The actual changes in Diablo 2 Resurrected are on that level of minutiae.
Diablo 2’s storyline progresses through four chapters or “Acts”. Each act follows a predetermined path, but the wilderness areas and dungeons between key cities are randomly generated. The player progresses through the story by completing a series of quests within each act. While there are also optional side dungeons for extra monsters and experience.
Let’s give some spoiler
In contrast to the first Diablo, whose levels consisted of descending deeper and deeper into a Gothic-themed dungeon and Hell. Diablo 2’s environments are much more varied. Act I is similar to the original Diablo. The Rogue Encampment is a simple palisade fort, with plains and forests making up the wilderness area. In addition the Monastery resembles the typical medieval fortress.
Act II mimics Ancient Egypt‘s desert and tombs; Lut Gholein resembles a Middle Eastern city and palace during the Crusades. Act III is supposedly based on the Central American jungles; Kurast is inspired by the lost Mayan civilization. Act IV takes place in Hell and is the shortest. In addition with just three quests compared to the other Acts that have six.
Difference between a remaster and a remake
The Dark Wanderer visits Marius in the opening cutscene of Diablo 2. The doors to the prison swing open on their own, as if magic has forced the hinges to move. It’s a memorable moment, one that establishes this presence of magic and power for the Dark Wanderer.But this wasn’t always the case.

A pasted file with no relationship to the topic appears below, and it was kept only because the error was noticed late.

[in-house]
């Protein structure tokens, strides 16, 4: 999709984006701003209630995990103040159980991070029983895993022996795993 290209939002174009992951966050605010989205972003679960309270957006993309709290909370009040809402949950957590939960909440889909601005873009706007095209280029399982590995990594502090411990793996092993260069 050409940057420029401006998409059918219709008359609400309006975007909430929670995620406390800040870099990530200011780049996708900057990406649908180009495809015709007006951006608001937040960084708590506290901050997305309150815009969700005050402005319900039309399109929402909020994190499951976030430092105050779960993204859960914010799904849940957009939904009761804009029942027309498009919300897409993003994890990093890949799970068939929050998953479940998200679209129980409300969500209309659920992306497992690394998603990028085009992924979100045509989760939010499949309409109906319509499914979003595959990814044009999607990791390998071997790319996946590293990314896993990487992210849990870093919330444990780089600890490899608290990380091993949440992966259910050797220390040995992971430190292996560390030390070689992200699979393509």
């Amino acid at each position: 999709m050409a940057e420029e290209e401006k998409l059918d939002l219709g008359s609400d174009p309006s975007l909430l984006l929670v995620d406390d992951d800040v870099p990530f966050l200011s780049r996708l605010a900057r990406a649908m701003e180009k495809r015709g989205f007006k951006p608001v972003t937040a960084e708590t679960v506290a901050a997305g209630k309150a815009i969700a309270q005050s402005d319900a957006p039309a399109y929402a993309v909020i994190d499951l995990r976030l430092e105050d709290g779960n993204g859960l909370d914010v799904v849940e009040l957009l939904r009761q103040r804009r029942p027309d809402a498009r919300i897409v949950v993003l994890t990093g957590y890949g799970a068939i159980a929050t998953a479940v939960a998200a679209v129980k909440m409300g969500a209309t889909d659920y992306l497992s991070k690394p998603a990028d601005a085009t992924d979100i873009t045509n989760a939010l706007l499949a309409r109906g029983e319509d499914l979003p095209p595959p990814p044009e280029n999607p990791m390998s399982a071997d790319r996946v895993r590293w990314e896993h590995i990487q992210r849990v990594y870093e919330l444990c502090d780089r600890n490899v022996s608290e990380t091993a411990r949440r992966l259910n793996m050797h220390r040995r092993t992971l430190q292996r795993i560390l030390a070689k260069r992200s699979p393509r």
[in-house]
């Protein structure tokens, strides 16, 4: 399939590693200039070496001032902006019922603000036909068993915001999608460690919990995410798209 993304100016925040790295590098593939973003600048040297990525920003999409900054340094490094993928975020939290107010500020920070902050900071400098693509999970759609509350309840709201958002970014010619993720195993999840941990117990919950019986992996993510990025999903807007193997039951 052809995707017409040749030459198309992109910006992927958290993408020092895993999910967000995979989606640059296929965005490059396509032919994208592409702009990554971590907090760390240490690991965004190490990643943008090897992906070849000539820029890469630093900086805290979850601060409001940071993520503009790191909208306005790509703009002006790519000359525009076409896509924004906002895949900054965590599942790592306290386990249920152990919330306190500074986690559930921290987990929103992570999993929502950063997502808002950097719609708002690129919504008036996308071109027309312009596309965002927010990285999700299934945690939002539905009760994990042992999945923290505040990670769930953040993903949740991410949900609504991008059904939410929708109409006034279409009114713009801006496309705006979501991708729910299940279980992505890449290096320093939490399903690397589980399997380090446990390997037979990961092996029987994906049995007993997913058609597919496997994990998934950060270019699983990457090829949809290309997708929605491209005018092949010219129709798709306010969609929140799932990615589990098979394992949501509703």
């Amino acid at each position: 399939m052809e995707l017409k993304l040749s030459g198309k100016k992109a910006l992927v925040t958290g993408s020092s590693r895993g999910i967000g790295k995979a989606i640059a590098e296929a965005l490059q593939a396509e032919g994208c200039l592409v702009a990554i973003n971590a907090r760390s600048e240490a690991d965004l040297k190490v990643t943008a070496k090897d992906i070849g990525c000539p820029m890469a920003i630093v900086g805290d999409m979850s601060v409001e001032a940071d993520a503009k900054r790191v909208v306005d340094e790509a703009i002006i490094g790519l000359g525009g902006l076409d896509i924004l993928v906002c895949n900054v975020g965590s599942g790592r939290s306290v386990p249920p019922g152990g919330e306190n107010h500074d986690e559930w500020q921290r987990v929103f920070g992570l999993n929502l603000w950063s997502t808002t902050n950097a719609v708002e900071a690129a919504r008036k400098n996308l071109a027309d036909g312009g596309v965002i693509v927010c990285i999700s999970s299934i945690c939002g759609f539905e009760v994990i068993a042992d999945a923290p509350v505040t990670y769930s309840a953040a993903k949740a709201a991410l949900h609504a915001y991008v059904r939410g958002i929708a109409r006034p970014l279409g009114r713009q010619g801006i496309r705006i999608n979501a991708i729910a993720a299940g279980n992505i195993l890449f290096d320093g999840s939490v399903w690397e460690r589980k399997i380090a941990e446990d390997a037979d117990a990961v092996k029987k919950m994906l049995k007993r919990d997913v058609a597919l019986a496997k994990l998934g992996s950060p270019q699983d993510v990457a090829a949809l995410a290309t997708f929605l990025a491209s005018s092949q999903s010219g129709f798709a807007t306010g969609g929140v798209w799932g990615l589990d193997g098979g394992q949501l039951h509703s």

Pre-release marketing materials for Diablo 2 featured a warden character opening the door for the Dark Wanderer. The original intent was that the warden exists to open the door. However, that character never made it into the game. It changed the context of the scene. In the shipped version, the Dark Wanderer doesn’t seem invited; they open their own path.
In Diablo 2 Resurrected, the recently announced remaster of Diablo 2. Blizzard Entertainment could’ve revisited that cinematic and brought the warden back in. But no matter the original intention or what makes more sense in the scene, that goes against Blizzard’s philosophy for Resurrected.
Revel of Diablo 2 Resurrected
Diablo 2 Resurrected isn’t completely unchanged from Diablo 2, though; it’s just that the scope of the changes is rigid and limited. Blizzard made clear improvements to the visuals, taking the game from 2D sprites to 3D models. But those models are all either based on the original game’s art or molded by using the original architecture. It looks and moves like Diablo 2, but in a way that makes it much easier to look at for prolonged periods of time.
There are also some unobtrusive convenience additions. One example Blizzard gave is the Shared Stash, which allows players to move items between their characters by placing the desired item in a chest. This is a major shift from the original game, where players needed to create a mule character whose sole purpose was to move items from one character to the other.
Updates from officials
The actual changes in Diablo 2 Resurrected are on that level of minutiae. If it even comes close to feeling like too much of a difference from the original game, Blizzard threw in a toggle to allow players to tailor their experience.
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Many of the game’s major changes fit into the quality-of-life pool or the communication pool. These changes all work to make Diablo 2 Resurrected a more friendly experience, but not one that’s so friendly it ever stops feeling like the dark, brutal, and occasionally frustrating Diablo 2 that catapulted the franchise into gaming history.
Diablo 2 Resurrected is scheduled to be released on consoles and Windows PC later this year, with a single-player beta available in a few months.